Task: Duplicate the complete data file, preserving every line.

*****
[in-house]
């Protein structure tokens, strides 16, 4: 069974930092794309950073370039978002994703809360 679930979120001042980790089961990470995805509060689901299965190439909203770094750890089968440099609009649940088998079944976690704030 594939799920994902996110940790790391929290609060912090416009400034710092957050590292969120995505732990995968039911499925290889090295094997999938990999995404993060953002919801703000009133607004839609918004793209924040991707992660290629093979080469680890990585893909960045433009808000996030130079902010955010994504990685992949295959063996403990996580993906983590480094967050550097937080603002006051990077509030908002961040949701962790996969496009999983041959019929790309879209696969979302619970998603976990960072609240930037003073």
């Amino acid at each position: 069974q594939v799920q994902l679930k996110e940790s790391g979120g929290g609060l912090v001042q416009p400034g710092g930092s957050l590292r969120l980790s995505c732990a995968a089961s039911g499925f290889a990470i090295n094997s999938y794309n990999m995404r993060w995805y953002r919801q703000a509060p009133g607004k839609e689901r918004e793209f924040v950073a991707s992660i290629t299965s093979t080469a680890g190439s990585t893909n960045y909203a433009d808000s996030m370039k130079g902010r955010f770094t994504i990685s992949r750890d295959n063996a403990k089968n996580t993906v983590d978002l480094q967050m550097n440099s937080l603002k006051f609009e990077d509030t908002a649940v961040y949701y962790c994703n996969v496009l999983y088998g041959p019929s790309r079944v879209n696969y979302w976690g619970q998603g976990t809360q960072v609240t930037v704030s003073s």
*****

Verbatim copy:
[in-house]
């Protein structure tokens, strides 16, 4: 069974930092794309950073370039978002994703809360 679930979120001042980790089961990470995805509060689901299965190439909203770094750890089968440099609009649940088998079944976690704030 594939799920994902996110940790790391929290609060912090416009400034710092957050590292969120995505732990995968039911499925290889090295094997999938990999995404993060953002919801703000009133607004839609918004793209924040991707992660290629093979080469680890990585893909960045433009808000996030130079902010955010994504990685992949295959063996403990996580993906983590480094967050550097937080603002006051990077509030908002961040949701962790996969496009999983041959019929790309879209696969979302619970998603976990960072609240930037003073």
């Amino acid at each position: 069974q594939v799920q994902l679930k996110e940790s790391g979120g929290g609060l912090v001042q416009p400034g710092g930092s957050l590292r969120l980790s995505c732990a995968a089961s039911g499925f290889a990470i090295n094997s999938y794309n990999m995404r993060w995805y953002r919801q703000a509060p009133g607004k839609e689901r918004e793209f924040v950073a991707s992660i290629t299965s093979t080469a680890g190439s990585t893909n960045y909203a433009d808000s996030m370039k130079g902010r955010f770094t994504i990685s992949r750890d295959n063996a403990k089968n996580t993906v983590d978002l480094q967050m550097n440099s937080l603002k006051f609009e990077d509030t908002a649940v961040y949701y962790c994703n996969v496009l999983y088998g041959p019929s790309r079944v879209n696969y979302w976690g619970q998603g976990t809360q960072v609240t930037v704030s003073s």